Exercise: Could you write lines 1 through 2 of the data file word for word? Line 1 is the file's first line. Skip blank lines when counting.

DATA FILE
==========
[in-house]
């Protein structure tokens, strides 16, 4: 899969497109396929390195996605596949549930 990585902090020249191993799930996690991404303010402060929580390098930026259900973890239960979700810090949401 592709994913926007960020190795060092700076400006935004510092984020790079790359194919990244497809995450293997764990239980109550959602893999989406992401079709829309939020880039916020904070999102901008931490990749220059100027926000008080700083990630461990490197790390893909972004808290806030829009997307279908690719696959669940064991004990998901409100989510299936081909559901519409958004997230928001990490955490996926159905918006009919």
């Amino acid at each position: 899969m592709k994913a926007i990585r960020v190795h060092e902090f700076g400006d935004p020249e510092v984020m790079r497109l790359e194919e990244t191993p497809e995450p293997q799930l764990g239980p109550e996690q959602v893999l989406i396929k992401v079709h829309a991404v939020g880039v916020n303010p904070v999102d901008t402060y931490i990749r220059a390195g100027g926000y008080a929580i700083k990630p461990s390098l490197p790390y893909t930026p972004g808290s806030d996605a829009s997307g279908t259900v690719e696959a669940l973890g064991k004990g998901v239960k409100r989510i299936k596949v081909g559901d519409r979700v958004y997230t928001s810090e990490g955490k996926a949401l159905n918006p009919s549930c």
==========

[in-house]
């Protein structure tokens, strides 16, 4: 899969497109396929390195996605596949549930 990585902090020249191993799930996690991404303010402060929580390098930026259900973890239960979700810090949401 592709994913926007960020190795060092700076400006935004510092984020790079790359194919990244497809995450293997764990239980109550959602893999989406992401079709829309939020880039916020904070999102901008931490990749220059100027926000008080700083990630461990490197790390893909972004808290806030829009997307279908690719696959669940064991004990998901409100989510299936081909559901519409958004997230928001990490955490996926159905918006009919």